The c.1610 plan of Castle Hedingham (Essex) indicates that there may have been an agricultural complex beside the main castle enclosure (Emery 2000, 113). To the top of the map are buildings labelled stable and barn and an area marked barnyard, in manorial sites this would indicate a complex of crop storage buildings including several barns and a granary. Returning to Clare Castle, the 1325 accounts of the constable indicate that there were a pigsty and poultry house within the castle compound (Ward 2014, 64).

Agricultural buildings are found in areas away from the main domestic complex of the castle, and these areas are often left unexcavated. They were most often made of timber, and thus leave little trace in the archaeology compared to the stone-built structures elsewhere. It is possible that there were more agricultural buildings within castles, or close to them, and they have not yet been identified. This research highlights the importance of using documentary and pictorial sources alongside archaeology and reminds us that lesser castle complexes may have been surrounded by a significant range of buildings.

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References

Colvin, H.M. (ed.) 1963, The History of the King’s Works Vol I & II (London: Her Majesty’s Stationary Office).

Emery, A. 2000, Greater Medieval Houses of England and Wales II (Cambridge: Cambridge University Press).

Fegan, G. 2009, ‘Discovery and excavation of a medieval moated site at Coolamurry, C. Wexford’, in C. Corlett & M. Potterton (eds), Rural Settlement in Medieval Ireland in the Light of Recent Archaeological Excavations (Dublin: Wordwell Books).

McAlister, V. 2019, The Irish Tower House: Society, Economy and Environment c.1300–1650 (Manchester: Manchester University Press).

Murphy, M. & Potterton, M. 2010, The Dublin Region in the Middle Ages: Settlement, Land-Use and Economy (Dublin: Four Courts Press).

O’Conor, K.D. 1998, The Archaeology of Medieval Rural Settlement in Ireland (Dublin: The Discovery Programme).

Page, P., Atherton, K. & Hardy, A. 2005, Barentin’s Manor: Excavations of the moated manor at Harding’s Field, Chalgrove, Oxfordshire 1976–9 (Oxford: Oxford Archaeology Unit).

Roberts, I. 2002, Pontefract Castle: Archaeological Excavations 1982–86 (York: West Yorkshire Archaeology Service).

Thackray, D. 2003, Bodiam Castle (Swindon: The National Trust).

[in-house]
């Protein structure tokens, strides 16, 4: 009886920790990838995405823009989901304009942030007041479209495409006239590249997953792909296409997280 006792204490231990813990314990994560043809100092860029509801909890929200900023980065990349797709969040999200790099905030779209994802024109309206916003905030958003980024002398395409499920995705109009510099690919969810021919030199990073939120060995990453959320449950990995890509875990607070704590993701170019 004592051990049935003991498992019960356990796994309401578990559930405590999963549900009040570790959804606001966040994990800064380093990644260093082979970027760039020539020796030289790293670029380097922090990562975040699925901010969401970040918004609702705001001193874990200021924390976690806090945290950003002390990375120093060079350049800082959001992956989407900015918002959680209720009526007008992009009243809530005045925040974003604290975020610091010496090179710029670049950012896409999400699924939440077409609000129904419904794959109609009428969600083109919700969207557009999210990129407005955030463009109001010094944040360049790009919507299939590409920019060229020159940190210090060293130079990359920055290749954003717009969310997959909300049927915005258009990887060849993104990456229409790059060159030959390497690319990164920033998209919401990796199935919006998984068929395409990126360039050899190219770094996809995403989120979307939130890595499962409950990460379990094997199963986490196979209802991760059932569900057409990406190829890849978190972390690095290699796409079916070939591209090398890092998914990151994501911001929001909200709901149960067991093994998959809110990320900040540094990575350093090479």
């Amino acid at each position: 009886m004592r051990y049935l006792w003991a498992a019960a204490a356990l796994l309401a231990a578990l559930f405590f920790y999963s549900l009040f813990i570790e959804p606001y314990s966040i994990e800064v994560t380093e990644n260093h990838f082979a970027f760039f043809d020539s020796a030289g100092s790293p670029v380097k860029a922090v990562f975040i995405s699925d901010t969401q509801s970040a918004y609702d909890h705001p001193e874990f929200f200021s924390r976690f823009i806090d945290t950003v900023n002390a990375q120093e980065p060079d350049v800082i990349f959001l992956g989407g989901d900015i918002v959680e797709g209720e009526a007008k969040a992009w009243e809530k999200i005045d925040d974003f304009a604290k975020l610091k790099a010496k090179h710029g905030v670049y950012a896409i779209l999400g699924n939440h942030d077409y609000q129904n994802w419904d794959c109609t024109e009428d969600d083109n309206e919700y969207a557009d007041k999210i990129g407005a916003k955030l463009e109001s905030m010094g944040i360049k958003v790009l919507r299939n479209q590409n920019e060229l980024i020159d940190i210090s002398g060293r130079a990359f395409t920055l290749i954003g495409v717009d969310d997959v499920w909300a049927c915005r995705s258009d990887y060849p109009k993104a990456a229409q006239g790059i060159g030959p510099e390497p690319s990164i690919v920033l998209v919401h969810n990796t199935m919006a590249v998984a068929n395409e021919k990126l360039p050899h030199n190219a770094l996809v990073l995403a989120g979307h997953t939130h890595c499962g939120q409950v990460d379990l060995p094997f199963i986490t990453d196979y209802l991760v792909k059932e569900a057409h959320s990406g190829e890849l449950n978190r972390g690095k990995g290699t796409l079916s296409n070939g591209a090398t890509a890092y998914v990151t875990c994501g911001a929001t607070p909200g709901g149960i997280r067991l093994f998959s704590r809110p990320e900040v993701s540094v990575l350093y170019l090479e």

A Large and Eclectic Crop of Fascinating Applications for the Castle Studies Trust to Consider

The deadline for grant applications passed on 30th November. We’re going through the various projects now. Altogether the 13 projects, coming from England, Ireland, and Scotland are asking for over £88,000. They cover not only a wide period of history but also a wide range of topics. In a little more detail, here are the applications we’ve received:

Bamburgh, Northumberland

Photo by Thomas Quine, licensed CC BY 2.0.

The main aim is to recover evidence for the base natural topography around the approach to the main gate of the once royal castle, from the area of the medieval village, and explore how this was altered, presented and exploited to create a sense of theatre for visitors to the site.

Berkhamsted, Hertfordshire

Photo by Sean Wallis, licensed CC BY NC 2.0.

A geoarchaeological auger survey of the moats that surround this former royal castle and palace of Thomas Becket. The survey aims to answer such questions as what were the moats original profiles, when were the moats filled and how do the two moats compare with each other.

Dunollie, Argyll

Photo by Paul Lloyd, licensed CC BY NC SA 2.0.

To try and understand the date of the construction of the castle owned by the MacDougall clan through various through buildings and materials analysis including radiocarbon dating and mortar analysis.

Fraoch Eilean, Loch Awe

Photo by Andrea Hope, licensed CC BY SA 2.0.

To try and understand the date of the construction of the former royal castle through various through buildings and materials analysis including radiocarbon dating and mortar analysis.

Hoghton, Lancashire

The aim of the project to continue the work the CST funded in 2019 with excavations and building survey. Further excavations will try and understand the purpose of the structures found in the 2019 excavation season and if they were related to the original great tower.

Holme Pierpont, Nottinghamshire

To build up an understanding of this late medieval great house, never previously researched. The work will include a mixture of desk research, building survey and geophysical survey of the parkland surrounding it. The house is the most complete of the three late medieval brick-built houses in Nottinghamshire.

Lincoln, Lincolnshire

Photo by Ben Keating, licensed CCY BY NC SA 2.0.

To develop a reconstruction drawing of the castle as it would have appeared in the second half of the 12th century. Lincoln Castle was founded by William the Conqueror in the late 11th century.

Shrewsbury, Shropshire